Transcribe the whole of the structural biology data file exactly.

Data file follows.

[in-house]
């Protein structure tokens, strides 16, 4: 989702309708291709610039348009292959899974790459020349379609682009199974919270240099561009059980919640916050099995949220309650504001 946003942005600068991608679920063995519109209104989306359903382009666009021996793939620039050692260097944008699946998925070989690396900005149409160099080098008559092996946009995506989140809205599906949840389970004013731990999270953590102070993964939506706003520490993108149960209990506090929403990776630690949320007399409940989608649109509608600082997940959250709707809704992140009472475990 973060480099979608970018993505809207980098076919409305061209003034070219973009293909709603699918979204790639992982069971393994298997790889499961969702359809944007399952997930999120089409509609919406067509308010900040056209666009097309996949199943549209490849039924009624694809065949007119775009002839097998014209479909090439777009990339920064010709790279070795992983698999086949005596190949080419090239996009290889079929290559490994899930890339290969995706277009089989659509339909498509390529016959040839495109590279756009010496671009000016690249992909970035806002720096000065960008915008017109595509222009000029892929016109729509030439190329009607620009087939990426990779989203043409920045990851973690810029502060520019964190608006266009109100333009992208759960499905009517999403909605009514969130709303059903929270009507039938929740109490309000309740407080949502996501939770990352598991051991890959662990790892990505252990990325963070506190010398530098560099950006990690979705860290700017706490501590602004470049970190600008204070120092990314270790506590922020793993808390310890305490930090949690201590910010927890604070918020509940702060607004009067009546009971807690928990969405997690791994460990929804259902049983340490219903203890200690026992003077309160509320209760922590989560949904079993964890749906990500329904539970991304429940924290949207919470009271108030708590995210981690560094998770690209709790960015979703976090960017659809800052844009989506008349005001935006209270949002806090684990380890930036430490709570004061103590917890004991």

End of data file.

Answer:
[in-house]
């Protein structure tokens, strides 16, 4: 989702309708291709610039348009292959899974790459020349379609682009199974919270240099561009059980919640916050099995949220309650504001 946003942005600068991608679920063995519109209104989306359903382009666009021996793939620039050692260097944008699946998925070989690396900005149409160099080098008559092996946009995506989140809205599906949840389970004013731990999270953590102070993964939506706003520490993108149960209990506090929403990776630690949320007399409940989608649109509608600082997940959250709707809704992140009472475990 973060480099979608970018993505809207980098076919409305061209003034070219973009293909709603699918979204790639992982069971393994298997790889499961969702359809944007399952997930999120089409509609919406067509308010900040056209666009097309996949199943549209490849039924009624694809065949007119775009002839097998014209479909090439777009990339920064010709790279070795992983698999086949005596190949080419090239996009290889079929290559490994899930890339290969995706277009089989659509339909498509390529016959040839495109590279756009010496671009000016690249992909970035806002720096000065960008915008017109595509222009000029892929016109729509030439190329009607620009087939990426990779989203043409920045990851973690810029502060520019964190608006266009109100333009992208759960499905009517999403909605009514969130709303059903929270009507039938929740109490309000309740407080949502996501939770990352598991051991890959662990790892990505252990990325963070506190010398530098560099950006990690979705860290700017706490501590602004470049970190600008204070120092990314270790506590922020793993808390310890305490930090949690201590910010927890604070918020509940702060607004009067009546009971807690928990969405997690791994460990929804259902049983340490219903203890200690026992003077309160509320209760922590989560949904079993964890749906990500329904539970991304429940924290949207919470009271108030708590995210981690560094998770690209709790960015979703976090960017659809800052844009989506008349005001935006209270949002806090684990380890930036430490709570004061103590917890004991």